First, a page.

May 2, 2019 / 5:35 PM / a month ago

Women won't play pro hockey without changes

A group of more than 200 female hockey players announced Thursday they will not play in any pro hockey league until changes are made.

FILE PHOTO: NHL Deputy Commissioner Bill Daly looks on at a news conference prior to the ice hockey NHL Global Series match of the Florida Panthers vs Winnipeg Jets in Helsinki, Finland November 1, 2018. Lehtikuva/Martti Kainulainen via REUTERS

“We cannot make a sustainable living playing in the current state of the professional game,” said a statement from the group, released by individual players on social media Thursday. “Having no health insurance and making as low as two thousand dollars a season means players can’t adequately train and prepare to play at the highest level.

“Because of that, together as players, we will not play in ANY professional leagues in North America this season until we get the resources that professional hockey demands and deserves.”

The group includes players such as Team USA stars Kendall Coyne Sheffield and Hilary Knight, as well as Marie Philip-Poulin of Team Canada.

The future of professional women’s hockey has moved to the forefront since the Canadian Women’s Hockey League announced in March that is would fold in May after 12 years in operation, citing financial reasons.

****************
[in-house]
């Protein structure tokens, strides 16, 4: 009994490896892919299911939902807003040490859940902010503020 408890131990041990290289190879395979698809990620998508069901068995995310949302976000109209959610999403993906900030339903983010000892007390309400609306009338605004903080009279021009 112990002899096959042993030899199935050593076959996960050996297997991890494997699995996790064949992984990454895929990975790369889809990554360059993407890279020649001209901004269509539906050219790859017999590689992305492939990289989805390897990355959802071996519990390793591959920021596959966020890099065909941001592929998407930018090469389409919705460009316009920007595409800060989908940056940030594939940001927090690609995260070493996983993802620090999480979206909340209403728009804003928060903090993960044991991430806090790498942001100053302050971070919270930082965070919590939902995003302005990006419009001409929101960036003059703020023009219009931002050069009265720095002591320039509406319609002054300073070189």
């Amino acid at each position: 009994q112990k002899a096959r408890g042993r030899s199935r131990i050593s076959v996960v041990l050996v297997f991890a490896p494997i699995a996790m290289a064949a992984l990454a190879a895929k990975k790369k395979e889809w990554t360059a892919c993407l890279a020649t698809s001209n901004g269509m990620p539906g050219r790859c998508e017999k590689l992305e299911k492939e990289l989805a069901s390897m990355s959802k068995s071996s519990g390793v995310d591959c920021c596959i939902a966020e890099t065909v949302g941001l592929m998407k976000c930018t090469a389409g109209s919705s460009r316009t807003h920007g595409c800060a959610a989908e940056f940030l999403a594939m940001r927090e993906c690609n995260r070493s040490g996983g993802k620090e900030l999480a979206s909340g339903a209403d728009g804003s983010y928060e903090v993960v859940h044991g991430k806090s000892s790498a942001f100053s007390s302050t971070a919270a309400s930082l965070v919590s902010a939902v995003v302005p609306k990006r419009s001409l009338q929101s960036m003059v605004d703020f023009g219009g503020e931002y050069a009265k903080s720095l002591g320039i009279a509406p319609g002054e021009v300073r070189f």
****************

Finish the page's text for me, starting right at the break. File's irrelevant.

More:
ESPN reported Thursday that players hope their stand will urge the NHL to take action to support women’s professional hockey.

The U.S.-based National Women’s Hockey League now is the only professional hockey league for women in North America.

“As long as elite women hockey players have professional opportunities, it is not an environment we are prepared to wade into in any formal way,” NHL deputy commissioner Bill Daly told ESPN when the CWHL folded. “We have always supported professional women’s hockey, and we plan to continue to do so. That doesn’t mean we need to form or directly subsidize an existing professional league.”

The NHL previously gave $50,000 a year to each of the women’s pro leagues in North America. It raised its contribution to the NWHL to $100,000 with the announcement of the folding of the CWHL, according to ESPN.

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